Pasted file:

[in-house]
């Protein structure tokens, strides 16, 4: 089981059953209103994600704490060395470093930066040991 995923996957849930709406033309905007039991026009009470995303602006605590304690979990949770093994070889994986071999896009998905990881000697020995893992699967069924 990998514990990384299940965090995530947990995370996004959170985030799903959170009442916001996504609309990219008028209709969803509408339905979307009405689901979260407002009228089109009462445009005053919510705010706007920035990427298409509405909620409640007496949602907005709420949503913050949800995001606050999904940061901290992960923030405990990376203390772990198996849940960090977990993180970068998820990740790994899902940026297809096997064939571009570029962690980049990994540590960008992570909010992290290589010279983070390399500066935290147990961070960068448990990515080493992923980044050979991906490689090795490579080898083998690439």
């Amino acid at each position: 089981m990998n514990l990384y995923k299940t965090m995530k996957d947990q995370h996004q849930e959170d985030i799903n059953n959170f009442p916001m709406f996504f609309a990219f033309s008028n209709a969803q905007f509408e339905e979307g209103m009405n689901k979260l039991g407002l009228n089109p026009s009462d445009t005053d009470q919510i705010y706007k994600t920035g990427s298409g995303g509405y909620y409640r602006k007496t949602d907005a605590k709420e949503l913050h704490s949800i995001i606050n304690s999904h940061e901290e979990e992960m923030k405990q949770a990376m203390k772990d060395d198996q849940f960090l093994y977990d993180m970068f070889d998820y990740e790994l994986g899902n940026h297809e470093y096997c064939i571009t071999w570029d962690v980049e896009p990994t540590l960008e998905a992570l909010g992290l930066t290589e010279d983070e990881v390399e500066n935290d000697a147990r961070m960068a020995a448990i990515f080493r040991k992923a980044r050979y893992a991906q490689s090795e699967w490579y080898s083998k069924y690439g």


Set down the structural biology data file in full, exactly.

[in-house]
């Protein structure tokens, strides 16, 4: 089981059953209103994600704490060395470093930066040991 995923996957849930709406033309905007039991026009009470995303602006605590304690979990949770093994070889994986071999896009998905990881000697020995893992699967069924 990998514990990384299940965090995530947990995370996004959170985030799903959170009442916001996504609309990219008028209709969803509408339905979307009405689901979260407002009228089109009462445009005053919510705010706007920035990427298409509405909620409640007496949602907005709420949503913050949800995001606050999904940061901290992960923030405990990376203390772990198996849940960090977990993180970068998820990740790994899902940026297809096997064939571009570029962690980049990994540590960008992570909010992290290589010279983070390399500066935290147990961070960068448990990515080493992923980044050979991906490689090795490579080898083998690439």
């Amino acid at each position: 089981m990998n514990l990384y995923k299940t965090m995530k996957d947990q995370h996004q849930e959170d985030i799903n059953n959170f009442p916001m709406f996504f609309a990219f033309s008028n209709a969803q905007f509408e339905e979307g209103m009405n689901k979260l039991g407002l009228n089109p026009s009462d445009t005053d009470q919510i705010y706007k994600t920035g990427s298409g995303g509405y909620y409640r602006k007496t949602d907005a605590k709420e949503l913050h704490s949800i995001i606050n304690s999904h940061e901290e979990e992960m923030k405990q949770a990376m203390k772990d060395d198996q849940f960090l093994y977990d993180m970068f070889d998820y990740e790994l994986g899902n940026h297809e470093y096997c064939i571009t071999w570029d962690v980049e896009p990994t540590l960008e998905a992570l909010g992290l930066t290589e010279d983070e990881v390399e500066n935290d000697a147990r961070m960068a020995a448990i990515f080493r040991k992923a980044r050979y893992a991906q490689s090795e699967w490579y080898s083998k069924y690439g």